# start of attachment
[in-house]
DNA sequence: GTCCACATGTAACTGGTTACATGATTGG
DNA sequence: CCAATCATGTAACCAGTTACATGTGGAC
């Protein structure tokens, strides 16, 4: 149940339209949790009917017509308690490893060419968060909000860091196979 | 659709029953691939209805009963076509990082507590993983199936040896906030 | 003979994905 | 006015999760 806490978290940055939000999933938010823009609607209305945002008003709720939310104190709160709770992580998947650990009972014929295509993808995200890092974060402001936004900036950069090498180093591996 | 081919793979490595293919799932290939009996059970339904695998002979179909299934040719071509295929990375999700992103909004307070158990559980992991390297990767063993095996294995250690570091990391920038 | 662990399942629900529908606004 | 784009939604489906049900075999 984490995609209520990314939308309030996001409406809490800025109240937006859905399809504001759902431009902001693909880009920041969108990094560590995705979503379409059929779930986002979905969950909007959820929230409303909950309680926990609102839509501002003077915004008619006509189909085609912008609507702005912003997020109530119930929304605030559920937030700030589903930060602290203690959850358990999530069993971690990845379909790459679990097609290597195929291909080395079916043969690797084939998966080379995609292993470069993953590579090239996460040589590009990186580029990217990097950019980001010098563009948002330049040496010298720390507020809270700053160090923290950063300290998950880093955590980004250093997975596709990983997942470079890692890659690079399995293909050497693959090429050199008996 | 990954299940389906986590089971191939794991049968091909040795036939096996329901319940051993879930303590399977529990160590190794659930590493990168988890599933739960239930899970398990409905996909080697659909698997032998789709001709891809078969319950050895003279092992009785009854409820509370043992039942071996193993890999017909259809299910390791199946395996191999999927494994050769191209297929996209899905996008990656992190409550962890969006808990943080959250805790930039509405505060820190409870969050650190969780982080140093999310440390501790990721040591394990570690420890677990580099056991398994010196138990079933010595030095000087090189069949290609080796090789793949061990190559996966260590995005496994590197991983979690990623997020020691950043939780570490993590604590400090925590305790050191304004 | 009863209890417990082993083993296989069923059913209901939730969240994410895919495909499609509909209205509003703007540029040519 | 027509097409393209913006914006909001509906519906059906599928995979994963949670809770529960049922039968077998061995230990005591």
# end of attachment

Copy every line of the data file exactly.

[in-house]
DNA sequence: GTCCACATGTAACTGGTTACATGATTGG
DNA sequence: CCAATCATGTAACCAGTTACATGTGGAC
């Protein structure tokens, strides 16, 4: 149940339209949790009917017509308690490893060419968060909000860091196979 | 659709029953691939209805009963076509990082507590993983199936040896906030 | 003979994905 | 006015999760 806490978290940055939000999933938010823009609607209305945002008003709720939310104190709160709770992580998947650990009972014929295509993808995200890092974060402001936004900036950069090498180093591996 | 081919793979490595293919799932290939009996059970339904695998002979179909299934040719071509295929990375999700992103909004307070158990559980992991390297990767063993095996294995250690570091990391920038 | 662990399942629900529908606004 | 784009939604489906049900075999 984490995609209520990314939308309030996001409406809490800025109240937006859905399809504001759902431009902001693909880009920041969108990094560590995705979503379409059929779930986002979905969950909007959820929230409303909950309680926990609102839509501002003077915004008619006509189909085609912008609507702005912003997020109530119930929304605030559920937030700030589903930060602290203690959850358990999530069993971690990845379909790459679990097609290597195929291909080395079916043969690797084939998966080379995609292993470069993953590579090239996460040589590009990186580029990217990097950019980001010098563009948002330049040496010298720390507020809270700053160090923290950063300290998950880093955590980004250093997975596709990983997942470079890692890659690079399995293909050497693959090429050199008996 | 990954299940389906986590089971191939794991049968091909040795036939096996329901319940051993879930303590399977529990160590190794659930590493990168988890599933739960239930899970398990409905996909080697659909698997032998789709001709891809078969319950050895003279092992009785009854409820509370043992039942071996193993890999017909259809299910390791199946395996191999999927494994050769191209297929996209899905996008990656992190409550962890969006808990943080959250805790930039509405505060820190409870969050650190969780982080140093999310440390501790990721040591394990570690420890677990580099056991398994010196138990079933010595030095000087090189069949290609080796090789793949061990190559996966260590995005496994590197991983979690990623997020020691950043939780570490993590604590400090925590305790050191304004 | 009863209890417990082993083993296989069923059913209901939730969240994410895919495909499609509909209205509003703007540029040519 | 027509097409393209913006914006909001509906519906059906599928995979994963949670809770529960049922039968077998061995230990005591």